Osteosarcoma sometimes takes a limb to check you out. Then, if it likes you, it takes the rest.
The plot isn’t full of surprises. It’s small and obvious enough that anything beyond a summary is likely to give away major plot points. And The Fault in Our Stars won’t be a thought-provoking commentary on death for most adults. However, the scope of the plot and its themes seem appropriate for Green’s intended teenage audience. I can imagine it’s helped some young people examine or even cope with cancer and death, which makes the book special and important in its own way.
As with all writing, though, The Fault in Our Stars has its flaws. Most of its issues are minor, probably a matter of opinion, but I struggled to accept the dialogue—a surprise, given that the dialogue was what I had assumed I would enjoy most from Green.
The problem lies in how Hazel and Augustus are meant to be more mature than average teenagers because of their experiences. It’s a reasonable enough notion, but how this is executed in dialogue doesn’t work for me. Both characters are prone to world-weary, existential, lengthy monologues that are awkward and contrived.
Teenagers, no matter how mature, do not sound like well-rehearsed Moth storytellers or TED Talk presenters—neither do adults, for that matter. No one is poetic on the fly. Sure, readers don’t want the “ums” and “uhs” and the disjointed mayhem of real speech, but it never feels right to read perfectly formed sentences, either.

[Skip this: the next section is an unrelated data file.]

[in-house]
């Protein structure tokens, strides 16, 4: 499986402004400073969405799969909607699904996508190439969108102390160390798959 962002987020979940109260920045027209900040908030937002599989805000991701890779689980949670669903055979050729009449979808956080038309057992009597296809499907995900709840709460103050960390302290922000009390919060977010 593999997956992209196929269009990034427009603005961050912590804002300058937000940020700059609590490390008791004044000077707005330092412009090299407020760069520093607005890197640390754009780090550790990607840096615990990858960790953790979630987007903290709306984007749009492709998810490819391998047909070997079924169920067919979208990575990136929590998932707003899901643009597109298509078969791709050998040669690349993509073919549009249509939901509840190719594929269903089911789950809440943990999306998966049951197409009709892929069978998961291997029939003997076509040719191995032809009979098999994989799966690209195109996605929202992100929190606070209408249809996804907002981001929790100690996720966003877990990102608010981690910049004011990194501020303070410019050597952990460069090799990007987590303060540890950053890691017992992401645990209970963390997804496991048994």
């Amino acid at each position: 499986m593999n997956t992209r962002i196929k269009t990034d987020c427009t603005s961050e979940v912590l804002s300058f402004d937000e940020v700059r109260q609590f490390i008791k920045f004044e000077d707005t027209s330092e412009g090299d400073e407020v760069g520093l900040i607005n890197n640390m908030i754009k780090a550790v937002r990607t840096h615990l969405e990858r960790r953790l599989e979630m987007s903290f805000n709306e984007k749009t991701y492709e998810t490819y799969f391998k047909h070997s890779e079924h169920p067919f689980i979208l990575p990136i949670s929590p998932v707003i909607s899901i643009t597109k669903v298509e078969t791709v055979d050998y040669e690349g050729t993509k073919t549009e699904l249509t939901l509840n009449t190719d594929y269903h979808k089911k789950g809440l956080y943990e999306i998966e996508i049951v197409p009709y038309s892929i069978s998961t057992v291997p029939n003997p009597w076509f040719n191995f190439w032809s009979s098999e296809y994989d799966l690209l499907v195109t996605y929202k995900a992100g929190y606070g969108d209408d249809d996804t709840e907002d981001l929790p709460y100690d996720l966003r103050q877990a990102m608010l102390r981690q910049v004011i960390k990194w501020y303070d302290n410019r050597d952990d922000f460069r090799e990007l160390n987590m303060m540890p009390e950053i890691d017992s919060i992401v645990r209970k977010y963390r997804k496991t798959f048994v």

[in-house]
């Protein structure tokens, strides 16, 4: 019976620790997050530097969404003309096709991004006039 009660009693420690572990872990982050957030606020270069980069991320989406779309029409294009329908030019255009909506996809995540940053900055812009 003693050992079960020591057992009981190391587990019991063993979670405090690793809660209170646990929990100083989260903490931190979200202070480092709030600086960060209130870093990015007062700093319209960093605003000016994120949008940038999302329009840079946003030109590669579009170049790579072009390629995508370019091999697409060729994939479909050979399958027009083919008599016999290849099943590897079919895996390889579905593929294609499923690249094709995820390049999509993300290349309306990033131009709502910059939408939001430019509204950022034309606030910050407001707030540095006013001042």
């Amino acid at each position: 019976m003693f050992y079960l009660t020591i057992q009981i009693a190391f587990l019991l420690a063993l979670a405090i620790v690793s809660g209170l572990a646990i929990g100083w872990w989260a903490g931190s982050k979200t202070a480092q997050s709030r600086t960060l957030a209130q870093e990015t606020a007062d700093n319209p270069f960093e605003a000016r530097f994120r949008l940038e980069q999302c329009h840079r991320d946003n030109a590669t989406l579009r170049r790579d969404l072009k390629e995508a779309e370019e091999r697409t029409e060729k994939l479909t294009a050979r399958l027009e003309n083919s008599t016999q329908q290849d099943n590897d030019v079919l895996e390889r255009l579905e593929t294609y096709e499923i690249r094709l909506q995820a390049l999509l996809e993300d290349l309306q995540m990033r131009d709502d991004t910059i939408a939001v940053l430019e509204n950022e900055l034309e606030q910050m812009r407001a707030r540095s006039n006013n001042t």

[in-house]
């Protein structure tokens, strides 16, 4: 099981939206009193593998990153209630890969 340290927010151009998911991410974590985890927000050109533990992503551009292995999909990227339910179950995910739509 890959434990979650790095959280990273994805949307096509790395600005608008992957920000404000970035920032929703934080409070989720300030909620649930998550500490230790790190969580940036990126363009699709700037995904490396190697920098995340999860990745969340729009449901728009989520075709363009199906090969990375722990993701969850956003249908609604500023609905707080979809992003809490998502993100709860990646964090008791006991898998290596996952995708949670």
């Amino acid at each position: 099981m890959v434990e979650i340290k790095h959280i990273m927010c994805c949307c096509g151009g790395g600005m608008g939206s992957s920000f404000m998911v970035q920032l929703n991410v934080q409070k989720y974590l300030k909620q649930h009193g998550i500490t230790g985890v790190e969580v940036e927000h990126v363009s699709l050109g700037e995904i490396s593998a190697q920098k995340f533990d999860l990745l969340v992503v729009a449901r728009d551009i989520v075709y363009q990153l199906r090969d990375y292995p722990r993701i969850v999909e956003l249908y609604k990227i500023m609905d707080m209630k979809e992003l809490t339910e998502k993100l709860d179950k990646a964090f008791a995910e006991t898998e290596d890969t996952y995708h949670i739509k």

Everything gets especially ridiculous when Hazel and Augustus interact with each other, as they do during much of the book. I’ll just leave this quote from Augustus here:
“I’m in love with you, and I’m not in the business of denying myself the simple pleasure of saying true things. I’m in love with you, and I know that love is just a shout into the void, and that oblivion is inevitable, and that we’re all doomed and that there will come a day when all our labor has been returned to dust, and I know the sun will swallow the only earth we’ll ever have, and I am in love with you.”
Augustus comes with the additional flaw of being less “wise beyond his years” than self-aware to the point of absurdity.
“I’m just kidding, Dad. I like the freaking Encouragements. I really do. I just can’t admit it because I’m a teenager.”